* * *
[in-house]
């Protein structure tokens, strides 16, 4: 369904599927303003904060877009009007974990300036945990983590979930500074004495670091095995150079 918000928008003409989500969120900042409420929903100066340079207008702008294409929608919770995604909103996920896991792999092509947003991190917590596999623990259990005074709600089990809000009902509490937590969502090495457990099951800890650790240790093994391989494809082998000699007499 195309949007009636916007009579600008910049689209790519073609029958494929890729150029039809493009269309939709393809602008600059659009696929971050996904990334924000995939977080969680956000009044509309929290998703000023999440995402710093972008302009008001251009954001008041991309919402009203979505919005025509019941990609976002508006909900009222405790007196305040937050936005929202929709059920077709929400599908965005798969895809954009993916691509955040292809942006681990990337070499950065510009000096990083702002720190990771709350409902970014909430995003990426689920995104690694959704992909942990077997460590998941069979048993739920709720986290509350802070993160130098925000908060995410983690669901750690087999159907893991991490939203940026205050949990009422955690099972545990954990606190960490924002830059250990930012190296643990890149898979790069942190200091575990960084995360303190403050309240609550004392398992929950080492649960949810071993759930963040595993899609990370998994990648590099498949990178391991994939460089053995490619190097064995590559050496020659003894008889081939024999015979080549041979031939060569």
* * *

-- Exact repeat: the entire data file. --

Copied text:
[in-house]
């Protein structure tokens, strides 16, 4: 369904599927303003904060877009009007974990300036945990983590979930500074004495670091095995150079 918000928008003409989500969120900042409420929903100066340079207008702008294409929608919770995604909103996920896991792999092509947003991190917590596999623990259990005074709600089990809000009902509490937590969502090495457990099951800890650790240790093994391989494809082998000699007499 195309949007009636916007009579600008910049689209790519073609029958494929890729150029039809493009269309939709393809602008600059659009696929971050996904990334924000995939977080969680956000009044509309929290998703000023999440995402710093972008302009008001251009954001008041991309919402009203979505919005025509019941990609976002508006909900009222405790007196305040937050936005929202929709059920077709929400599908965005798969895809954009993916691509955040292809942006681990990337070499950065510009000096990083702002720190990771709350409902970014909430995003990426689920995104690694959704992909942990077997460590998941069979048993739920709720986290509350802070993160130098925000908060995410983690669901750690087999159907893991991490939203940026205050949990009422955690099972545990954990606190960490924002830059250990930012190296643990890149898979790069942190200091575990960084995360303190403050309240609550004392398992929950080492649960949810071993759930963040595993899609990370998994990648590099498949990178391991994939460089053995490619190097064995590559050496020659003894008889081939024999015979080549041979031939060569």